Review: The Fairest of Them All by Carolyn Turgeon

The Fairest of them All / Carolyn Turgeon

When you hear, “Mirror, Mirror on the wall… who’s the fairest of them all?” – what is the first thing that comes to your mind? For a lot of people, including myself, it’s Snow White. But what if I tell you that this book, despite of its title, is about Rapunzel. Yup.

If you can’t tell by the cover, a girl with long blonde hair, it is a fairytale retelling of Snow White in the point of view of Rapunzel. Wait, what? It sounds complicated but this is one of the most creative books that I’ve read in a long time. I haven’t had much luck with retellings mainly because the author makes it so out of character and out of place in the already established world. Most of the time, I don’t buy the route that an author took; these are fairytales of more than a hundred years old and not some Hollywood movie from ten years ago to be remade. Chances are, everyone and their mother’s mothers (literally) have some recollection of these childhood bedtime stories. I’m not saying that authors can’t make it their own… it’s a personal taste kind of thing.

Also, I’m attached to the original versions somewhat. I had a Children’s Literature course in college and it remains as my favorite class of all time. Since that class, however, fairytales have stopped being a “children” thing for me. If you only knew how the original Cinderella went. Have you ever thought about why Prince Charming would want to take home Snow White’s lifeless body? And AR Roquelaure expounded on some idea when she wrote The Sleeping Beauty Quartet. And how about Rapunzel? Honestly, it’s one of my favorites, if not my #1 choice. The original is so not for kids. This books follows that more closely than the Disney-fied version. Therefore, this book is not classified under Children or Young Adult fiction, regardless of how sparkly the cover looks.

So… what if Rapunzel is Snow White’s “evil” stepmother? Yes, the one with the apple and everything. You’re interested now, huh?

We start out with Rapunzel’s secluded life in the forest as a “healer”. She’s living with her foster mother, Mathena. and from her, Rapunzel pieces together her past as a child in the palace, her parents giving her away, and how she ended up in the forest. As with the original, she lives in a tower and grows out her hair. One day, a prince finds his way to her upon hearing her singing voice. Mathena refused to let Rapunzel go with the Prince but he finds a way to come closer to her.

As mentioned above, this follows the original plot and I don’t want to spoil you for either book so I encourage you to read at least this book. So Rapunzel, now betrayed and suffered a huge loss, continued to live her life in the forest until one day, news spread of the Queen’s sudden death. Not long after, the now King comes back for Rapunzel and this time, she goes with him. Mathena gifts her a magic mirror which Rapunzel treats as her most prized possession.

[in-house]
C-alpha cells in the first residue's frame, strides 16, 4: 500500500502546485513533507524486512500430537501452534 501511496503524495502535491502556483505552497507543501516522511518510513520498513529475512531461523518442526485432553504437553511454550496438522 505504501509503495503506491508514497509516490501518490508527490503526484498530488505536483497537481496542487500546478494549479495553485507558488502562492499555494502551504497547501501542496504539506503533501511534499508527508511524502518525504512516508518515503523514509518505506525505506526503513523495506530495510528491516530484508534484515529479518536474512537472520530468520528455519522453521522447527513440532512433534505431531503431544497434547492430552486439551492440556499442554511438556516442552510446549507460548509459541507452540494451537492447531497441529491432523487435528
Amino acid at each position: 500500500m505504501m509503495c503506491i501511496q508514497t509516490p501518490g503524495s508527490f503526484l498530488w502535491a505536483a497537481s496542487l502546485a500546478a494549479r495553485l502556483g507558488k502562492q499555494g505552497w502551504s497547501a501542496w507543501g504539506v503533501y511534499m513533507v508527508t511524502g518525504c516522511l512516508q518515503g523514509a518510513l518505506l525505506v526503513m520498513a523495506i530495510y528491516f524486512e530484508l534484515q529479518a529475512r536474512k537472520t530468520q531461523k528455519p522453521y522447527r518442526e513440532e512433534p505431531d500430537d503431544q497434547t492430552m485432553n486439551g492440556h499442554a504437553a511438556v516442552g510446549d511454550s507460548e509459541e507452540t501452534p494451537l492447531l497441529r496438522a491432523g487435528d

Life in the palace was difficult for Rapunzel. The people loved their previous queen and they felt that she was “replaced” too soon. Rapunzel had to win their favors and become closer to Snow White. And it did not help that she seemed to be unable to produce an heir to the kingdom. Like before, the King started to look for other beds to warm. Inevitably, Rapunzel catches him. The Mirror becomes Rapunzel’s only refuge… until it gives her an answer she didn’t expect.

By now, the general Snow White plot comes into the fore. But it still mostly remains a Rapunzel-centric story. And let me tell you, it is one twisted story. Just when you thought that you’re in for a seemingly harmless fairytale retelling, you’re in for a shock. I like Rapunzel’s voice. Her desperation and confusion was believable and even though she’s labeled the “evil” stepmother, I can’t help but feel sorry for her the most. The twist at the end will make you realize why this cannot be young adult, much less a children’s novel. It’s refreshing to read these stories all grown up… as a grown up.

Carolyn Turgeon did a great job taking the damsel in distress to a whole different level. I’m pleasantly surprised to see that even if I kind of saw where the story is going, she still managed to shock me. I loved every page and hopefully, I can come across other books like this.

Rating: 5/5. It is a quick read. And because it is so engaging, time will definitely fly by faster.

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4 thoughts on “Review: The Fairest of Them All by Carolyn Turgeon

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